Being reactive to crisis is a response to things that we don’t expect to happen. We may be hurt and angry when unfair events or crisis occur in our lives. …
Being reactive to crisis is a response to things that we don’t expect to happen. We may be hurt and angry when unfair events or crisis occur in our lives. There are some events that seem so overwhelming, some may choose to cope by holding onto feelings of anger, resentment, and unforgiveness. Ask yourself some questions. How long will I choose the path of anger, resentment, and bitterness? Who am I hurting in the process? Is it time to leave the emotions behind and do the hard work? Who can help me move forward? Be honest with yourself and to others when you can’t do it alone. Ask for help, and when you are not getting it, keep asking. Good counsel is sometimes not easy to find.
Self- reflection can be a helpful and natural response to change. How can you tell if you need to change? As a mother, it was easy. I began to notice how my own children were behaving in the world. I began to see my own insecurities and fears in them. I began to watch their priorities take shape- the same priorities my husband and I set before them.
It is when I began to notice this, that I realized the important choices I had to make. I began to ask myself some hard questions. What negative habits and perceptions in my own life need to change? I could take a step back and begin to make changes and improvements. I finally internalized the power of the statement, “Children Learn What They Live”. I experienced it first-hand. Being an observer of my children was a powerful lesson for me.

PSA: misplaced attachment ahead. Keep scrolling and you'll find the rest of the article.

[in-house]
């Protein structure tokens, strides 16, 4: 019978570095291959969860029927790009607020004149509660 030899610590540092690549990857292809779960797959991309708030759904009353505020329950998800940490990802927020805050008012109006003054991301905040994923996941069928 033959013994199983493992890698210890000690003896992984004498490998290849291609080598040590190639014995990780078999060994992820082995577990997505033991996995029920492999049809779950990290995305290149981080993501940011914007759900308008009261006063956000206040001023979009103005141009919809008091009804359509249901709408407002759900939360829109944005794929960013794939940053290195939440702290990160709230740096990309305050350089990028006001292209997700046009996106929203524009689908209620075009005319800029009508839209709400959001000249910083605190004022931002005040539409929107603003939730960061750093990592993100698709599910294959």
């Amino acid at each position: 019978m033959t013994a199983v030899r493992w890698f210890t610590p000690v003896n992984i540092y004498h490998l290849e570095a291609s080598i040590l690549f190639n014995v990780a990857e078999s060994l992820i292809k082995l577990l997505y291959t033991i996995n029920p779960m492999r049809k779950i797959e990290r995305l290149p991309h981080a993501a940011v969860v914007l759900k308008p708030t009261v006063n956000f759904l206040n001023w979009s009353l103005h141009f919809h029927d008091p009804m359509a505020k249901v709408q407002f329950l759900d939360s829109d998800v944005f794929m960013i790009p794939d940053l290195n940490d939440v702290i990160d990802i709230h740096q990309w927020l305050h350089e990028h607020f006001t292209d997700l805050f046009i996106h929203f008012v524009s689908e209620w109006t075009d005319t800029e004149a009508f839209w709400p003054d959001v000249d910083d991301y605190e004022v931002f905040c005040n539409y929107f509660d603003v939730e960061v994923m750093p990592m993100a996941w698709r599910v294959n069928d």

I first had to ask myself, “How did I get to this place of self-awareness?” For me, it was a deep mis-trust of man that paralyzed me on a daily basis. The sequence of life events that shook me to the core began to pile up. I woke up one day, and said, “How did I get to this place of not trusting anyone?” I felt guilty because I was not able to trust and love people in the way I knew I should. The unforgiveness had a hold of me. But to truly forgive is not something you do effortlessly. It is a process. Revisiting your childhood through remembering is part of the healing process.
What were the messages that your parents or people who raised you regarding important issues- such as love, compassion, fear, patience, diversity? What were the lessons that our parents and teachers taught us? Were we allowed to be children? Did we have a childhood?
Our subconscious blueprint of who we are, what the world is like, etc., is learned by a very young age. These early experiences and our subconscious decisions about them, control the way we are into adulthood. It is when we experience deep, unresolved pain or abuse from childhood, that we discover the underlying beliefs. You may not begin to process your past, until you are forced with hard situations in your relationships, workplace, and your own family in the present.
Some of the most common and hurtful emotions are shame and guilt. Shame is rooted in a belief that who you are is not okay. Guilt indicates that what you do is not okay. If we are in a place where we experience these emotions from day to day, it becomes a counteractive process to healing. It makes us feel raw inside. That’s why it’s so important to allow people to heal when they need to. Reinforcing shame and guilt for things of the past is never good practice and pours salt on a raw spirit. If you want to help someone heal from an abusive past, be an encourager.
I pray for you today, as you become aware of your past and make decisions that impact the lives of your family. It is my hope and prayer for you that you decide to be proactive in your decisions. Moving forward is so much easier with a forgiving heart.